Apache OFBiz

Apache OFBiz still reigns at the top of the list as it provides a solid and stable framework for businesses that may be distributing and / or selling inventory. It is also without a doubt one of the most extensible and customizable solutions available, but definitely one of the more complicated to learn and deploy as well.

Anyone looking to build a solution with Apache OFBiz who does not have previous experience with the software should understand that there is a steep learning curve, it is written in Java. Deploying OFBiz requires some knowledge of command line as well, so it is definitely not the best solution for people / businesses who have very little technical ability (or access to people who are).

The developers of OFBiz refer to the program as open source enterprise automation, and it can be used for planning, customer relationship management (CRM), e-commerce, supply chain management (SCM), manufacturing, POS and asset management. All of these features and extensibility also mean it has a lot of moving parts to learn. Be prepared for that if you choose to go with OFBiz.



Odoo, formerly known as OpenERP, is still high on the list of open source ERP software options, but that stronghold is slipping away fast. Let me explain why.

They now offer three versions:

  1. Online – An Online / Cloud version with varying ala cart pricing options starting at $25 per user and $15-$90+ per add on feature. This can obviously get pricey very fast.
  2. Enterprise – There is an enterprise version that starts at $240 per user per year and includes all of the features + dedicated support.
  3. Community – Then there is a extremely limited, older version of the software labeled as a “community version” that renders it pretty much useless.

The problem with the community version of Odoo is that at it’s best, it’s limitware. At it’s worst, it doesn’t work at all and is full of bugs. Those bugs often just lead to an Odoo sales rep  / customer service person telling you that you should sign up for one of the other paid service tiers.

Now this is nothing new, Varien / Magento, Inc. used a similar tactic (with Magento), but they always found just the right balance of keeping their community version stable and feature rich. In the case ofVarien / Magento, Inc., their Enterprise license is essentially premium support from the creators of the software and a handful of their newer features, but the similarities from the community version to the latest enterprise build of Magento were never too far off from each other.

As cumbersome as Magento can be to work with, a decent developer can still beat a community version of the software into shape and keep things moving without breaking the bank. My point is, they found a balance. I don’t believe Odoo / OpenERP has found that balance with their open source version of the product, at least current day.

The community version of Odoo is a poor product compared to it’s predecessor. There are a lot of bugs in queue that haven’t been resolved and the platform is often mocked in the development community for it’s disregard for modern coding principles.

Also, being that it’s written in Python, finding qualified developers who can code proficiently in that language and who are also familiar with Odoo / OpenERP can be really hard to find.

I don't see many small to mid sized enterprises being able to scale with the Open Source version of Odoo.Click To Tweet

I’m sure there are some great use cases of people who are doing it and I would love to hear from those people in the comments.

This happens with some Open Source software projects. You can hardly blame the developers for wanting to stay in business (and even thrive) from their hard work. With all of that said, I think the Odoo is one of the best looking ERP software products on the market, but looks can be deceiving.

The code under the hood could cost you more money than it’s worth to fix, and finding someone who has experience with the platform is a challenge.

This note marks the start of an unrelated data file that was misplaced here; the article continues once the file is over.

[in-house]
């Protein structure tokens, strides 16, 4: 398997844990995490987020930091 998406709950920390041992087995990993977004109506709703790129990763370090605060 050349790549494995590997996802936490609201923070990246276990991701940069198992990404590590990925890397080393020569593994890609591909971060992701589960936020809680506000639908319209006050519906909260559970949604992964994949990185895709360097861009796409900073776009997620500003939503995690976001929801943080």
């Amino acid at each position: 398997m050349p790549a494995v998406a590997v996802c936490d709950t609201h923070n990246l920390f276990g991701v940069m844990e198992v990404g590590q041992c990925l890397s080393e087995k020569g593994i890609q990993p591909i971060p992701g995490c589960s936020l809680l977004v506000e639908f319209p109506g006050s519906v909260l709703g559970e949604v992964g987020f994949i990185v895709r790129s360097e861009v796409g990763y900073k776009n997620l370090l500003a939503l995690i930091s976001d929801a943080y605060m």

The power of Openbravo is in it’s community, with over 20,000 active members. The platform is a pure web application utilizing the latest MVC software design principles with Javascript used for front end interfaces and Java for it’s backend programming language.

There are two versions of the software:

  1. Commerce Suite – Geared toward merchandise and supply chain management.
  2. Business Suite – As the name would suggest, this version is geared toward business and accounting operations with it’s “Order to Cash” and “Procure to Pay” features.

It was built on the concept of business agility, and it is currently used by over 6,000+ organizations of all sizes in a variety of industries. This open source ERP software runs through any web browser, and it is often rated as one of the easier solutions to use.

Openbravo may be purchased according to a four-tier pricing schedule, and fees may be paid on a monthly or annual basis. Licenses may also be purchased per user, per POS terminal or for unlimited use.

Please note that you will need some type of virtualization software to run Openbravo on your local computer or server.  VirtualBox is the recommended option for MacOS or Linux while VMWare Player is the recommended option for Windows.



MixERP is another newcomer that has gained traction quickly with it’s foundation and focus on human resources and inventory management. MixERP is built using and has extensive documentation for developer to build custom functionality and modules to suite any small to mid sized enterprise business.

The community activity is scarce and adoption is thin, so expect the limitations of a smaller community if you get in a bind. The developers for this project are very helpful and committed to providing an Open Source ERP software solution in



As the name suggests, webERP is an ERP system that operates completely online. This open source ERP software can be run through any Web browser, which includes Internet Explorer, Chrome and Firefox. Although webERP is a powerful enterprise system, the developers admit that it is best suited for manufacturers, distributors and wholesalers. Retail businesses looking for a complete system have to combine webERP with third-party POS software.

Small and medium-sized organizations will find webERP to be surprisingly simple yet very effective, but it is not powerful enough to handle the needs of large businesses. A demo is offered for a quick overview of the system, and full downloads are available through Sourceforge.